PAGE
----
In the context of photography, Sepia is a brown toner used for printing photographs.
Originally, sepia was used in chemical photographic printing. More recently, sepia also refers to the brown toned digital photographs which imitate the older chemical format.
In the days of chemical processing black and white pictures were processed using metallic silver as an ingredient of a chemical emulsion. In the sepia process metallic silver was replaced by the alternative, silver sulphide. Silver sulphide toner is a more stable than the metallic silver emulsions. As a result the brown toned sepia photographs last longer making them ideal for archiving and preservation.
Sepia, the colour, gets its name from the rich brown coloured ink derived from the cuttlefish Sepia. The ink from Sepia has been used as an art and writing medium for centuries. The chemical development process gets its name from the similar rich brown colour to the sepia ink.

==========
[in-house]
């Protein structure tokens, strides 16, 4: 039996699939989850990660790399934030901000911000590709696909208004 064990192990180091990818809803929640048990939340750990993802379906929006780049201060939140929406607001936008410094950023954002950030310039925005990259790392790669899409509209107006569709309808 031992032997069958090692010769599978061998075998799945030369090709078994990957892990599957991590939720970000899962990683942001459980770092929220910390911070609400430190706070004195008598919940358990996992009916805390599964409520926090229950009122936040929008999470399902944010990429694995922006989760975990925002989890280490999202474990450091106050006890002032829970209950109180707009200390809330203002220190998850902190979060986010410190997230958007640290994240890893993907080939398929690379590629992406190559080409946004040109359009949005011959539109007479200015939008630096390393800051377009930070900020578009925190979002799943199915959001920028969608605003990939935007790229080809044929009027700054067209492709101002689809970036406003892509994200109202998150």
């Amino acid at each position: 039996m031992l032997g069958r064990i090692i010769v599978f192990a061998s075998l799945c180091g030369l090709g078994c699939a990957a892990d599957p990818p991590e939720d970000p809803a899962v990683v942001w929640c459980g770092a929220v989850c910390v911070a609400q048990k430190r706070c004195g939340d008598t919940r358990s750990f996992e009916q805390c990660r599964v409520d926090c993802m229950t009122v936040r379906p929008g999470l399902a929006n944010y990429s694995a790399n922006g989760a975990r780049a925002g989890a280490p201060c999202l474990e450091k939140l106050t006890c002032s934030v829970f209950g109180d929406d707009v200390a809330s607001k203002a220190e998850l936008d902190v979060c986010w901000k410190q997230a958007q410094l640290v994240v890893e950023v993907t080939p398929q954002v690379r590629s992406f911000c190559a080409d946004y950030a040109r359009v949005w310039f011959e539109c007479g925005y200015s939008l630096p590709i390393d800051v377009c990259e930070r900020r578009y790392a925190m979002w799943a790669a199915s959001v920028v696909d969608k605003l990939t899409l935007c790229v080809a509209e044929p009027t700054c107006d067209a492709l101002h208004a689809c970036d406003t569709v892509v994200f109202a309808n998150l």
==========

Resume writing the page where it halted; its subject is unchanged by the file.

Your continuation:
Sepia has a flexible tonal range. It can create rich brown and white photographic prints. It is also suitable to be printed as a range of shades of brown at different toner density and pattern on the print medium.
Sepia is a safe emulsion commonly used in photographic printing. Other brown toned chemical toners may not be safe to handle. When handling lots of old films wear protective gloves to prevent direct skin contact.
Today, sepia chemical processing is a three stage chemical process which has a number of variations. Various compounds can be used to have induce different toning capabilities. Sepia can also be mixed with alternative toners resulting in the creation multi-toning effects, mid-tones and shadow forms allowing multiple tonal forms in the final print.
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See also: Simple ideas about sepia effects for more information.